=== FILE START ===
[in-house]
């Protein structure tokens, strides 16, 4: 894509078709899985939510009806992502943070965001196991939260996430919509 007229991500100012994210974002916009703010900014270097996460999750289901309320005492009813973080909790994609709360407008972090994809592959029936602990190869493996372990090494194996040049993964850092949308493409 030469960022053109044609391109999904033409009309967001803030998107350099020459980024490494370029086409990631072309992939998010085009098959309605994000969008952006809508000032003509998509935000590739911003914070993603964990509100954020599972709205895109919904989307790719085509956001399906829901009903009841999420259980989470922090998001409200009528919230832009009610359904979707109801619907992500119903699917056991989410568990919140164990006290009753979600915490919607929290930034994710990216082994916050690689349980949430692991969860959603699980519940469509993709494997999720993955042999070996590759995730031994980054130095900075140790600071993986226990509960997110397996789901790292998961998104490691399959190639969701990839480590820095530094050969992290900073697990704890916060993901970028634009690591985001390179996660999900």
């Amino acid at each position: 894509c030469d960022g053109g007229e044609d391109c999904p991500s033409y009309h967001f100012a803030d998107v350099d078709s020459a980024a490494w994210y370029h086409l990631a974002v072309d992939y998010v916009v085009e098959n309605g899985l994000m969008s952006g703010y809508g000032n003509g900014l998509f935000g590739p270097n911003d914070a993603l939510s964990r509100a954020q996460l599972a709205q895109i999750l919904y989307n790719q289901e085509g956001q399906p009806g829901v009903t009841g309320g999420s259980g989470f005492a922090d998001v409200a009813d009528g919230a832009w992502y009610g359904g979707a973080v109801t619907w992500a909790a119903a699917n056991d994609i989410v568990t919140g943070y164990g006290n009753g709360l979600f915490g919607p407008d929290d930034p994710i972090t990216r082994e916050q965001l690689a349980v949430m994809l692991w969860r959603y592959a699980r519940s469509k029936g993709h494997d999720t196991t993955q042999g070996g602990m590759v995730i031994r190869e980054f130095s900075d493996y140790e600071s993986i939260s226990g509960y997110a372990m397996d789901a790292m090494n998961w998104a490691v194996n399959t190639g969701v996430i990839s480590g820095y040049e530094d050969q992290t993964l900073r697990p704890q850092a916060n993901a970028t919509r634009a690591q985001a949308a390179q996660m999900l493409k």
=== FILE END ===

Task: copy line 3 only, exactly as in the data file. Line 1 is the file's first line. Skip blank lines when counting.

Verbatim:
């Amino acid at each position: 894509c030469d960022g053109g007229e044609d391109c999904p991500s033409y009309h967001f100012a803030d998107v350099d078709s020459a980024a490494w994210y370029h086409l990631a974002v072309d992939y998010v916009v085009e098959n309605g899985l994000m969008s952006g703010y809508g000032n003509g900014l998509f935000g590739p270097n911003d914070a993603l939510s964990r509100a954020q996460l599972a709205q895109i999750l919904y989307n790719q289901e085509g956001q399906p009806g829901v009903t009841g309320g999420s259980g989470f005492a922090d998001v409200a009813d009528g919230a832009w992502y009610g359904g979707a973080v109801t619907w992500a909790a119903a699917n056991d994609i989410v568990t919140g943070y164990g006290n009753g709360l979600f915490g919607p407008d929290d930034p994710i972090t990216r082994e916050q965001l690689a349980v949430m994809l692991w969860r959603y592959a699980r519940s469509k029936g993709h494997d999720t196991t993955q042999g070996g602990m590759v995730i031994r190869e980054f130095s900075d493996y140790e600071s993986i939260s226990g509960y997110a372990m397996d789901a790292m090494n998961w998104a490691v194996n399959t190639g969701v996430i990839s480590g820095y040049e530094d050969q992290t993964l900073r697990p704890q850092a916060n993901a970028t919509r634009a690591q985001a949308a390179q996660m999900l493409k």